The Spanish Riotcam Has Arrived…(Amerika ‘Cam Soon!)
by Tyler Durden
Spain’s honeymoon with its new government is over.
Following months of hope that Spain will somehow tiptoe around the sensitive topic of austerity, despite promises of such and slow leaking of bond yields wider, yesterday the government promised to generate savings of €27 billion of about $36 billion (Spanish GDP is less than one tenth of America’s, so an equivalent US cut would be about $400 billion), as demanded by Europe, but which will leave a harsh aftertaste with the general population. As Reuters notes: “The central government could meet its target but there’s still a risk from the regions and the social security budget,” economist at Madrid-based think tank Funcas Angel Laborda said. “I get the impression the central government has created a budget it can meet but has left everyone else in a rather difficult situation.” Well, technically no. After all what Spain is doing is following the Greek playbook page by page, as expected back in October 2011 – first Spain sabotages its economy, then it demands more money, then it promises austerity, then it never keeps its promises but in the meantime, Germans are on the hook for hundreds of billions in more bailout cash. At the end of the day (for the euro), it will be they who are in the worst position, but since they get to retain their export partners (whose current account deficits the Bundesbank funds), all is well. That is, at least, until this latest unsustainable bubble pops.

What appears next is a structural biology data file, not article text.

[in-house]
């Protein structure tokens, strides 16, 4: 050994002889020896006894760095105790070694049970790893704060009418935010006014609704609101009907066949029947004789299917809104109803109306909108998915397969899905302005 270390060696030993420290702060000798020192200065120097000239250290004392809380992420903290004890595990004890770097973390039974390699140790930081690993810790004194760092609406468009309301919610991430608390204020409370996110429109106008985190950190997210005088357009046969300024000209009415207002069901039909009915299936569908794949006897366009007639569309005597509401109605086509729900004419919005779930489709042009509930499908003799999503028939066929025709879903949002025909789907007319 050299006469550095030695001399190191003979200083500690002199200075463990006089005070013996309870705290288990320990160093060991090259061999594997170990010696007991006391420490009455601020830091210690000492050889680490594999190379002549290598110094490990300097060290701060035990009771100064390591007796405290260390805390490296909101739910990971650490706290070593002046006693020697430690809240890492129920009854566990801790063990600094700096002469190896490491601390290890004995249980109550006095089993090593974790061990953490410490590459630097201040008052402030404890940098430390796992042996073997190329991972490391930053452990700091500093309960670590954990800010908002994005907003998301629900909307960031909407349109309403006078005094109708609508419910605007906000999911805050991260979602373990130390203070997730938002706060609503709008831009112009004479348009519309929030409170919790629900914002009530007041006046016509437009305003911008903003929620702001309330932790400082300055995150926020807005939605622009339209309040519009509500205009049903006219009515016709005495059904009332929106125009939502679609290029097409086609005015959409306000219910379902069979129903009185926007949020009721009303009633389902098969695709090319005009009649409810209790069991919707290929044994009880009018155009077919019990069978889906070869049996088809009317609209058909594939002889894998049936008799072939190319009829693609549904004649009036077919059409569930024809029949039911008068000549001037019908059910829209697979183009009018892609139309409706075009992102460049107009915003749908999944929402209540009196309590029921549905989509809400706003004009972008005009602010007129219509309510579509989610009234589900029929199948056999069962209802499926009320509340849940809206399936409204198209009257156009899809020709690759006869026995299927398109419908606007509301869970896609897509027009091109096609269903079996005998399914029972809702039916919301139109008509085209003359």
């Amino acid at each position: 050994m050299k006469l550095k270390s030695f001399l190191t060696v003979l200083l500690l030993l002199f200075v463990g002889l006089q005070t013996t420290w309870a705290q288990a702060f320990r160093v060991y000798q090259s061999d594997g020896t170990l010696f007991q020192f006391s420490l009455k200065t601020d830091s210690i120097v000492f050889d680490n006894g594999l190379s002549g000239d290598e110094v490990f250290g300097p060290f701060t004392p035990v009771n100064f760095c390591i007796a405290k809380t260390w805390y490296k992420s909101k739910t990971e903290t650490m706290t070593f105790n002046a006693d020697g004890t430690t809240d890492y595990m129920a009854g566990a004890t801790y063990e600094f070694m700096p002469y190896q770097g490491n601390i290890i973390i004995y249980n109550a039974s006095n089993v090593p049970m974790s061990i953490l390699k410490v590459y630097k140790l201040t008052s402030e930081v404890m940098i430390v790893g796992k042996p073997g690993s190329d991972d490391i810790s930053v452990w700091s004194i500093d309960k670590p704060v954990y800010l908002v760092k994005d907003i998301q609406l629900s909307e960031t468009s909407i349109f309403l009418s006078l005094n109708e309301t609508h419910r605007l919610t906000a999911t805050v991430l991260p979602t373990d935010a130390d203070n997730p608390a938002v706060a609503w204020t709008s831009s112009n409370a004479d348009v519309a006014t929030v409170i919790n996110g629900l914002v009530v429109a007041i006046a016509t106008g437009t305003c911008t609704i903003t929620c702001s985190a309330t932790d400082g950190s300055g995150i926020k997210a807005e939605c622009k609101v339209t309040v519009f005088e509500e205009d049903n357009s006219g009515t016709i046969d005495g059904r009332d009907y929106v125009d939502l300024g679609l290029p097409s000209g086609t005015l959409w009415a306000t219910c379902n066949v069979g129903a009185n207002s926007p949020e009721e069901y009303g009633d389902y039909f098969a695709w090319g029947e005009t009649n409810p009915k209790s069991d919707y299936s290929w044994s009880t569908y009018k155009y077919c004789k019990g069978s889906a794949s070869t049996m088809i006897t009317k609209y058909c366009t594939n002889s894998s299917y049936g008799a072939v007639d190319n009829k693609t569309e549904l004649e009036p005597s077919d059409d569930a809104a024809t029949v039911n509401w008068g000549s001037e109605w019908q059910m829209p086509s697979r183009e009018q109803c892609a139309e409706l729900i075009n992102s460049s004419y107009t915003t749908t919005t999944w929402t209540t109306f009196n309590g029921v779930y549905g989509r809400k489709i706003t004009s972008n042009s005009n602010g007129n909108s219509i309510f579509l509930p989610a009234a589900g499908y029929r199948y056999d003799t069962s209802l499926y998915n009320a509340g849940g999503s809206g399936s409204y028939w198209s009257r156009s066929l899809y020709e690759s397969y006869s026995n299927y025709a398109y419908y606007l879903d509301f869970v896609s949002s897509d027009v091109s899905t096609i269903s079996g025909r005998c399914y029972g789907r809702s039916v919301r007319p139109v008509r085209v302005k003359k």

Furthermore, as noted yesterday, it will be Spain’s regions that are about to become front and center for the bond vigilantes: